And then there’s the added element of being in a new school culture.  They just do things so differently here.  For the most part, I love working here, but there are frustrations almost on the daily that I find myself facing.   They are fairly minor and easy to navigate.  I find other frustrations that are not as easy to deal with though.

I’m frustrated that I have to put bug spray on every night unless I want to be in my bedroom the whole time.  And the bug spray irritates my skin.  I’m frustrated that I’m so dependent on tuk tuk drivers to take me everywhere.  I’m dependent on them, but it can be so hard to figure out where I’m going too.  So getting around can be a very frustrating experience.  I’m frustrated that I can’t just step outside my front door and have a relaxing walk with my dog.  I used to really take solace in long walks with Abby.  Now walking her is a source of anxiety and fear because there are so many street dogs.

So many frustrations happening all around me.  Maybe they are stemming from my American brain trying to compare everything to what it was like in America.  And it’s nothing like America.  That’s why I came here.  Because I wanted something that was so very much not America.  Isn’t ironic then that I’d be comparing everything?  But I think that’s the natural thing to do.  I know I’ll get over this.  Things won’t seem so daunting.  It is only September after all.  I have plenty of time to adjust.

And honestly it already feels better just putting it all in words.  In perspective.  I’m headed to Bangkok in a few hours for a professional development.  I was sad to send Abby off to the Dog Haven for the weekend.  I miss her so much.  But my god:  I’m going to Bangkok for a PD!  In what universe does that happen!  In my old life, I’d have been lucky to go downtown to 555 Franklin Street for a PD.  And here I am going to Thailand.  There were some frustrations leading up to this PD, but in the end:  I’m on my way to an all expenses paid weekend in Bangkok.  Blessings are all around.  And I don’t even have to look too far to find them.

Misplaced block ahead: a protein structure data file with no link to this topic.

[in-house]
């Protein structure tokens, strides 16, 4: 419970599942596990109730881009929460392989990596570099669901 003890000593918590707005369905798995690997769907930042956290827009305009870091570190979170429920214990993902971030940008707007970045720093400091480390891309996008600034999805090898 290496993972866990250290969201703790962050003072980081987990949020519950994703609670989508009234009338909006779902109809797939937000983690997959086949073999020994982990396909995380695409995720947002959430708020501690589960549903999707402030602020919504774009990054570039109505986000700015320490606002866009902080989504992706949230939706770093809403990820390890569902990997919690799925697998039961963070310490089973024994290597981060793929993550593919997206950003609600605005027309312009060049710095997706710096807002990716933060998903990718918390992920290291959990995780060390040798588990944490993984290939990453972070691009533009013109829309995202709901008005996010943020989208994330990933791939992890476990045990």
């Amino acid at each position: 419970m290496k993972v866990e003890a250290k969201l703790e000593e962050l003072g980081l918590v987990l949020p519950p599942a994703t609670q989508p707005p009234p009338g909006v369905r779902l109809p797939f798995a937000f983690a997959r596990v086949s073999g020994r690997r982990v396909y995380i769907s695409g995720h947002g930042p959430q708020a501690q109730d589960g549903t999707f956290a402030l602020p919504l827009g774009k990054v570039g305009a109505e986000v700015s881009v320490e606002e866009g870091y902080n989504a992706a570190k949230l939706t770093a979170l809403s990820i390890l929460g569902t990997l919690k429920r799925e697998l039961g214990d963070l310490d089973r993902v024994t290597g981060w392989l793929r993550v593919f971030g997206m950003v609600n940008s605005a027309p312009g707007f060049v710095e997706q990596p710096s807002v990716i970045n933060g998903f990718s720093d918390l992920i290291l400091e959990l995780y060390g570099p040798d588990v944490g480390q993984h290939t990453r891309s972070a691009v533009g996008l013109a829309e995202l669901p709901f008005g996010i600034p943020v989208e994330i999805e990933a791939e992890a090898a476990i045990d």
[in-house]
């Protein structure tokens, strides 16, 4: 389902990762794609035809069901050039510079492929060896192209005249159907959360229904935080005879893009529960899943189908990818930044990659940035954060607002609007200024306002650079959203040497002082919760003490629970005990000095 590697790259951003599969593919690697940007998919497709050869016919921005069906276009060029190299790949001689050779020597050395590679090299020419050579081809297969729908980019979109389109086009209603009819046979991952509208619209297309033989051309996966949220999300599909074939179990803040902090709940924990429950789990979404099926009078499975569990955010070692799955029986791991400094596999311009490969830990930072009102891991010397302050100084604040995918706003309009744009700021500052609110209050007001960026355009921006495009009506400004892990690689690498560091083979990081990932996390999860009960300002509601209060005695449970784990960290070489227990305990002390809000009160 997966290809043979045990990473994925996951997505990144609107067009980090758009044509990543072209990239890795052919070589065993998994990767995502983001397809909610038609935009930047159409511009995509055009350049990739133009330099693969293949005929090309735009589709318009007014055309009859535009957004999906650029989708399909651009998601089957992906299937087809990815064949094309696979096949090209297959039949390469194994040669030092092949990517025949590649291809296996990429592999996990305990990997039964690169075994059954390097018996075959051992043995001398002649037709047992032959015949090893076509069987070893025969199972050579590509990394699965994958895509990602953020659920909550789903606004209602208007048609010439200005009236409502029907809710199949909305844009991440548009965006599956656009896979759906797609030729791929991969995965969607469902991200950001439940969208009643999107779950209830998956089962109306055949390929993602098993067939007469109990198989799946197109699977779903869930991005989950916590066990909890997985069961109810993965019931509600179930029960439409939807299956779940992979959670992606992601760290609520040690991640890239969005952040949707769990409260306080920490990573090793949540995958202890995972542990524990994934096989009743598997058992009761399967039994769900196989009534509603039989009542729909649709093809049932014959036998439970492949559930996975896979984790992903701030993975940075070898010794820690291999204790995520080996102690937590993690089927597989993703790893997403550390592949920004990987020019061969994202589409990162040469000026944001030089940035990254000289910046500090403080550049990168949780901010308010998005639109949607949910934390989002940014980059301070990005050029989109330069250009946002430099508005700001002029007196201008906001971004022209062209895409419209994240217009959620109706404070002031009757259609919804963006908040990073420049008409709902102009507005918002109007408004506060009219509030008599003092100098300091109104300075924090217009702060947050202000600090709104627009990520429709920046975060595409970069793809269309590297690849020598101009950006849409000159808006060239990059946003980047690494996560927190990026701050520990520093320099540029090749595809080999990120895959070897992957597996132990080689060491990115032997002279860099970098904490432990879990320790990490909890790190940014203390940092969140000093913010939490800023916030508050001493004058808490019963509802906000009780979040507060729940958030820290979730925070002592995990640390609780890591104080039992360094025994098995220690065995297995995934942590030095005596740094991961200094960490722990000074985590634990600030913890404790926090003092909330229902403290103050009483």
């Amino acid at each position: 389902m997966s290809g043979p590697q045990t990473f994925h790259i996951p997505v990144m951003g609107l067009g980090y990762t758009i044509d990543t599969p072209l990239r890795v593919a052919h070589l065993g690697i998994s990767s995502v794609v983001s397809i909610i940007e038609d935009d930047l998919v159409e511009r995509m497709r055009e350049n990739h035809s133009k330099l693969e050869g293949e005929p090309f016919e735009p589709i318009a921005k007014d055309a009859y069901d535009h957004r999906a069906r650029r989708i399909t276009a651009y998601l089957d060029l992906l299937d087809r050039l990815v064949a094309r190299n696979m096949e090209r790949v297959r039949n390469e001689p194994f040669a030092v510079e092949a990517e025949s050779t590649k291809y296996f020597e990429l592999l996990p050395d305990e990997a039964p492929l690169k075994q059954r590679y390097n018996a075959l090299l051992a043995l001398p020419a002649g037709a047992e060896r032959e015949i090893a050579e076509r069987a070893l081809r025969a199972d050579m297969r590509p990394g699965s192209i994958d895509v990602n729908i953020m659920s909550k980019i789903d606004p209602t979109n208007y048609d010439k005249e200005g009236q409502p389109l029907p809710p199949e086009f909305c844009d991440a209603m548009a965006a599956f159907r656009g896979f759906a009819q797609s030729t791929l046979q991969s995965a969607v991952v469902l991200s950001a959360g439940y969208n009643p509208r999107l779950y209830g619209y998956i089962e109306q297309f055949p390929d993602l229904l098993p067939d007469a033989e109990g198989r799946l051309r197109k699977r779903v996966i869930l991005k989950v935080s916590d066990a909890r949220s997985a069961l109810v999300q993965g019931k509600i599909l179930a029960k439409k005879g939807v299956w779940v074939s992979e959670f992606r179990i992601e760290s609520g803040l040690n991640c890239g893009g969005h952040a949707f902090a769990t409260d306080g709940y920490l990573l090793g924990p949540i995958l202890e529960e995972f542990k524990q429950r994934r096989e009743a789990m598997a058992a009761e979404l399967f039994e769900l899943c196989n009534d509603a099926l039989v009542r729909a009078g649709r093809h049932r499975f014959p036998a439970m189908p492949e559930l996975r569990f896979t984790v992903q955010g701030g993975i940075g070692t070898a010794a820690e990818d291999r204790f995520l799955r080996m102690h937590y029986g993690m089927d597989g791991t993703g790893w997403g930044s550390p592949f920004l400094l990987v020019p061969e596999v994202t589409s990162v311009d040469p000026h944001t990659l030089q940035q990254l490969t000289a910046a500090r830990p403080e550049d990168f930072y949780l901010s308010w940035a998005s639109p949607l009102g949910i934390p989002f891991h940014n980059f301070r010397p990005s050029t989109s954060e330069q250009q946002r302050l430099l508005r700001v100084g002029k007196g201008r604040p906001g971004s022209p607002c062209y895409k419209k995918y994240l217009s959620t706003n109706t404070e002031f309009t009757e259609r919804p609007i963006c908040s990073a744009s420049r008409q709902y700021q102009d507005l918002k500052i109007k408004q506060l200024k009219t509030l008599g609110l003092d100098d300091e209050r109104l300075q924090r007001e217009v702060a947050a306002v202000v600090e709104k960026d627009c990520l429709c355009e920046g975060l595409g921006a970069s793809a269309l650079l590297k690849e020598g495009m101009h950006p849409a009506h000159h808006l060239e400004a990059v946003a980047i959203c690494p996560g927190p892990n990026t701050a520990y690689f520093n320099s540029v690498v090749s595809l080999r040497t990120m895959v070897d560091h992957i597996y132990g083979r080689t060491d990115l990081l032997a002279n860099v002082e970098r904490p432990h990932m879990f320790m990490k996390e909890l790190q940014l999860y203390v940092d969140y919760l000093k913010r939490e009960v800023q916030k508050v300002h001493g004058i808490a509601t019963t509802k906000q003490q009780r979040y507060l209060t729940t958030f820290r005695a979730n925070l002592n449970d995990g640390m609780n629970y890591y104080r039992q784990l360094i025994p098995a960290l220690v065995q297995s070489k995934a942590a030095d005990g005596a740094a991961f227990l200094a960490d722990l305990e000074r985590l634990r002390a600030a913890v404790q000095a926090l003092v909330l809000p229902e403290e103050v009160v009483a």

Elephants, Elephants, Elephants

The Gathering in Minneriya National Park

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This place is special.  I’ve seen elephants in isolation.  At the zoo mostly.  Or in Thailand working for The Man.  I think I even saw one in the circus when I was a kid.  But those experiences made me feel sad.  I didn’t really like seeing the elephants contained like that.

The Gathering is different.  There’s a peaceful feeling when you’re out there among all those elephants.  Every year between July and September during the dry season, herds of elephants migrate to the water reservoir in Minneriya to graze.

There are just as many humans there as there are elephants.  All these humans flock to Minneriya every day between the months of July and September to view the elephants and catch a few (hundred) photos of them.  Despite all the people and the safari jeeps, there is still a majestic feeling to this place.  All these people are there for the same reason, excited by the same thing.  It has a communal feeling.  It reminds me of seeing live music.  And similar to going to a show, try as I may, I can’t seem to capture it with a camera.  There’s something about these places and these experiences that get woven into who you are.  And then you have these photos left over to remind you of them.

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There were a LOT of other people there…DSC_1658

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It was my first time on a safari.